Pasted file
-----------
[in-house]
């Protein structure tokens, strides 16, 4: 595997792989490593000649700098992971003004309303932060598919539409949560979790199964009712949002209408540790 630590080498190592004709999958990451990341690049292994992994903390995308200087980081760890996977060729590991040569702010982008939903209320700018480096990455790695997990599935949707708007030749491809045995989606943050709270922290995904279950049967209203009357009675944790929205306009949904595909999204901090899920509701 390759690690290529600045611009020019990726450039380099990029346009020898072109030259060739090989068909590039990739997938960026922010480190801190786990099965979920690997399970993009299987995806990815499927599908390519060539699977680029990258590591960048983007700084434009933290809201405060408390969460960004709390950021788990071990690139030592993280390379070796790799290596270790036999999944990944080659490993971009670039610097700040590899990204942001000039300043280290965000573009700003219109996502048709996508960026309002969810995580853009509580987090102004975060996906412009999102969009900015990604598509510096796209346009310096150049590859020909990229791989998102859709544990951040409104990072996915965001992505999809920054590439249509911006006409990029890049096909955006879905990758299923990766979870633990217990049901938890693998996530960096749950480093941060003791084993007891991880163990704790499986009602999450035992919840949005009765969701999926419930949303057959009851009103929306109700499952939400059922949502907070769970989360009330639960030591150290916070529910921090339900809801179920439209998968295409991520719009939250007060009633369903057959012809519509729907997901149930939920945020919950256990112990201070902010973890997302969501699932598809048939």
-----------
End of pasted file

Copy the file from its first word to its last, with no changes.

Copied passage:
[in-house]
């Protein structure tokens, strides 16, 4: 595997792989490593000649700098992971003004309303932060598919539409949560979790199964009712949002209408540790 630590080498190592004709999958990451990341690049292994992994903390995308200087980081760890996977060729590991040569702010982008939903209320700018480096990455790695997990599935949707708007030749491809045995989606943050709270922290995904279950049967209203009357009675944790929205306009949904595909999204901090899920509701 390759690690290529600045611009020019990726450039380099990029346009020898072109030259060739090989068909590039990739997938960026922010480190801190786990099965979920690997399970993009299987995806990815499927599908390519060539699977680029990258590591960048983007700084434009933290809201405060408390969460960004709390950021788990071990690139030592993280390379070796790799290596270790036999999944990944080659490993971009670039610097700040590899990204942001000039300043280290965000573009700003219109996502048709996508960026309002969810995580853009509580987090102004975060996906412009999102969009900015990604598509510096796209346009310096150049590859020909990229791989998102859709544990951040409104990072996915965001992505999809920054590439249509911006006409990029890049096909955006879905990758299923990766979870633990217990049901938890693998996530960096749950480093941060003791084993007891991880163990704790499986009602999450035992919840949005009765969701999926419930949303057959009851009103929306109700499952939400059922949502907070769970989360009330639960030591150290916070529910921090339900809801179920439209998968295409991520719009939250007060009633369903057959012809519509729907997901149930939920945020919950256990112990201070902010973890997302969501699932598809048939």